2023 Best & Brightest Executive MBA: Volkan Emre, Northwestern University (Kellogg)

Volkan Emre

Northwestern University, Kellogg School of Management

Age: 40

“A constantly evolving adventurer, eager to reach new heights.”

Hometown: Ankara, Turkey

Family Members: I live in St. Paul, Minnesota with my wife Beth, my daughter Selma, and my Tibetan terrier dog, Whit.

Fun fact about yourself: In the early 2000s, I was part of a professional cave research team that aimed to explore the world’s deepest cave.

Undergraduate School and Degree: I hold a BA in Finance from Hacettepe University and an MS in Financial Economics from Istanbul Bilgi University in Turkey. Additionally, I earned an MA in International and Development Economics from HTW Berlin, Germany.

Where are you currently working? I am the Executive Vice President and CFO of Tayse, a rapidly growing home décor company serving US-based clients through mass merchants, e-commerce giants, and its direct-to-consumer brand, Decorsify.

Extracurricular Activities, Community Work and Leadership Roles: I actively volunteer with Upwardly Global, a San Francisco-based non-profit organization, assisting immigrants and refugees with international credentials to restart their careers in the US. I am also a member of the 2022-23 Cohort of the Northwestern University Crown Family Israel Center for Innovation.

Which academic or extracurricular achievement are you most proud of during business school? Since joining Kellogg, I have worked diligently to unite both sides of the entrepreneurial equation within the EMBA community: entrepreneurs pursuing disruptive ideas and investors seeking high-return, high-impact, and sustainable investment opportunities. This effort led to the creation of the Kellogg EMBA Entrepreneur & Investor Initiative, in collaboration with cohort member Kostas Poulakidas. So far, we have hosted various workshops, pitch sessions, speaker events, panel discussions, and developed a unique pitch competition unlike any other MBA or EMBA program. The competition, called LEHI Executive Pitch Competition, stands for “Low Ego High Impact,” reflecting one of Kellogg’s core principles.

This innovative, interactive pitch competition enabled Kellogg Executive MBA students to showcase their entrepreneurial ideas to Kellogg’s global network. Each of the North American Kellogg EMBA campuses – Evanston, Miami, and Toronto – was represented by current students pitching their entrepreneurial ventures to a live, global online audience. Our next goal is to expand this competition to include all seven Kellogg campus locations, making this concept a sustainable interaction platform between Kellogg EMBA students and the global Kellogg community.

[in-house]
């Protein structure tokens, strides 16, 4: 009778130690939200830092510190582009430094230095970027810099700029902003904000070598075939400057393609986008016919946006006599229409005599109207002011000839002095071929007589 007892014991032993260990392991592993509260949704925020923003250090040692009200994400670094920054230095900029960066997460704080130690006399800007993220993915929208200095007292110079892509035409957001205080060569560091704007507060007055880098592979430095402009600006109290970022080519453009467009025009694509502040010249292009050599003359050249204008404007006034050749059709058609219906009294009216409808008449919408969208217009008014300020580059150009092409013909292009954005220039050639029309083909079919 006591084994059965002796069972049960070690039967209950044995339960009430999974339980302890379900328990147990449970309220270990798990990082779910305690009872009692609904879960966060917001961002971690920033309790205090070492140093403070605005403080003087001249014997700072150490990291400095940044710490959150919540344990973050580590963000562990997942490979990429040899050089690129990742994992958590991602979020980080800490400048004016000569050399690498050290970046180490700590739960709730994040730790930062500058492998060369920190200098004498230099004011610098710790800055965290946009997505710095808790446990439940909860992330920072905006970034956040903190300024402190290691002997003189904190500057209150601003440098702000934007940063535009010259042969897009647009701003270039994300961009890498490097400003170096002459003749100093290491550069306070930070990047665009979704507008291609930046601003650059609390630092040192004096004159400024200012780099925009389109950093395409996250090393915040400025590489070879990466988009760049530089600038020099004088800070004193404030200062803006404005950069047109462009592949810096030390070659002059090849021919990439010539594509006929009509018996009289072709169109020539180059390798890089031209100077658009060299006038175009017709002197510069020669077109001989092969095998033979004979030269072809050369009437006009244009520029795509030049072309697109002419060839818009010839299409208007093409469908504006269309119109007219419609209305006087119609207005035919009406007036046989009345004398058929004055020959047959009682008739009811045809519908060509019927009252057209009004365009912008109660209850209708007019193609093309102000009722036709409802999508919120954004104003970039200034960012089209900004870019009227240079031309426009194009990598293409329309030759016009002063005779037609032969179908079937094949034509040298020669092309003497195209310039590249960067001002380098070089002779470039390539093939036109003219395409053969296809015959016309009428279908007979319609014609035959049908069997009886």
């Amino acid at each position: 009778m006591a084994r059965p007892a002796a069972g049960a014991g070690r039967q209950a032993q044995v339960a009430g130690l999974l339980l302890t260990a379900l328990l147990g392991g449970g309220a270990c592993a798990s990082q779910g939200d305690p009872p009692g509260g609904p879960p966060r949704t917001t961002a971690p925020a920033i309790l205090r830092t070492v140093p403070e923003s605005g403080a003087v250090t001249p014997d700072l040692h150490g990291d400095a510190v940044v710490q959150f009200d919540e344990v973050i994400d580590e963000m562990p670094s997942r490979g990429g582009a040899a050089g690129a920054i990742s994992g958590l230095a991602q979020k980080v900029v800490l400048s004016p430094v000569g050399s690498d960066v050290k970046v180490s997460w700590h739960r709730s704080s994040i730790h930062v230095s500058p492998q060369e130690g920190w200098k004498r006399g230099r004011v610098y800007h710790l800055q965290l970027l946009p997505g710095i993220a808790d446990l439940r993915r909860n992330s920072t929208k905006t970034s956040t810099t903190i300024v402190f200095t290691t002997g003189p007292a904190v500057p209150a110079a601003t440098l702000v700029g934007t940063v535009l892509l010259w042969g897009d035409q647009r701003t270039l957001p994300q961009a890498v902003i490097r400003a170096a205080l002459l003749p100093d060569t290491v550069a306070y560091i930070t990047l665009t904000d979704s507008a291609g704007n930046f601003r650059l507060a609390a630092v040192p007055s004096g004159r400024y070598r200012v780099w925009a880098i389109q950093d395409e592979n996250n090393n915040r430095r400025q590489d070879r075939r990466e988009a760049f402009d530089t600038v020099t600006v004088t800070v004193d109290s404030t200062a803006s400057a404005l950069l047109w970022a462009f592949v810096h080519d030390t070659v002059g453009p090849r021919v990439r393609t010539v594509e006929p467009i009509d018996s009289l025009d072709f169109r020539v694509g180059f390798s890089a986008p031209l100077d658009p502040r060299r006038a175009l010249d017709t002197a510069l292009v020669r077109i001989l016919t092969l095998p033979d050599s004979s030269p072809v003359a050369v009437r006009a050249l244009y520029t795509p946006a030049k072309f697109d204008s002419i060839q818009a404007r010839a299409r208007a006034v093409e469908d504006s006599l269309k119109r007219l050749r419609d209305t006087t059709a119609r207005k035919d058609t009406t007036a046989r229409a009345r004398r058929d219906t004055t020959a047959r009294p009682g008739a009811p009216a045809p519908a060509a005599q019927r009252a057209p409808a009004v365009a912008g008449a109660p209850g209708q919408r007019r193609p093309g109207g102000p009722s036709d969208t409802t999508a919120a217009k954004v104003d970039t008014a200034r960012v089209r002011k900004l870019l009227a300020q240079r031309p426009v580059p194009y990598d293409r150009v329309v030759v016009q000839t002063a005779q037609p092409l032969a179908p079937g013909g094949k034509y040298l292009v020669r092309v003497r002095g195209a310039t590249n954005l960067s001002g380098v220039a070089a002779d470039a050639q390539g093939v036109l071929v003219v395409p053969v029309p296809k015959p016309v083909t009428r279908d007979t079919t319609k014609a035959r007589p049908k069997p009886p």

What achievement are you most proud of in your professional career? I am proud of the B2B computer vision and AI solutions/products I spearheaded and implemented at Pergatech, a tech startup I co-founded and led. I am particularly proud of Apollonius3D, a 3D scanning solution platform that was showcased at a significant scientific event at the German Aerospace Center (DLR) in 2016.

Who was your favorite MBA professor? Professor Mohanbir Sawhney was my favorite MBA professor. His Tech Venture India (TVI) elective was the crown jewel of my Kellogg EMBA experience, opening doors to India—a country with arguably the most exciting entrepreneurship and VC investing scenes in the near future.

Thanks to Professor Sawhney, I connected with brilliant Kellogg leaders during a 10-day immersion in Delhi and Bangalore to discover India’s unique tech ecosystem. Together, we visited inspiring founders in various industries who built not only impressive unicorn companies, but also transformed the lives of millions of Indians by significantly improving their quality of life and addressing crucial issues. We were privileged to visit India’s most impactful technology giants at their campus locations and learned more about the future of Generative AI. We also spent considerable time with VC investors and had the unique opportunity to meet the Minister of Technology, who shared valuable insights about tech infrastructure and ecosystem development in India.

Why did you choose this school’s executive MBA program? As a finance-trained mid-career professional, I believe that advancing in the corporate world requires a different mindset and skill set focused on general management to oversee multiple business functions. Kellogg’s core curriculum and collaboration-based culture were highly appealing to me, as they facilitated a shift in my professional mindset and helped me develop a general management-focused skill set. My experience in the program highlighted the significant impact of the Kellogg network, in addition to the world-class education I received from top professors in their respective fields.

The low ego, high impact mindset evident in the admissions process was a major factor in my decision to choose the Kellogg EMBA Program. It took me over two years to select the right program, during which I engaged with several top executive MBA programs. The low ego, high impact mindset was reflected in every interaction I had with the Kellogg admissions team, current students, and alumni, ultimately leading me to apply exclusively to Kellogg. I was impressed by Kellogg’s self-confidence, as evidenced by their willingness to connect me with multiple current students and encourage ongoing communication.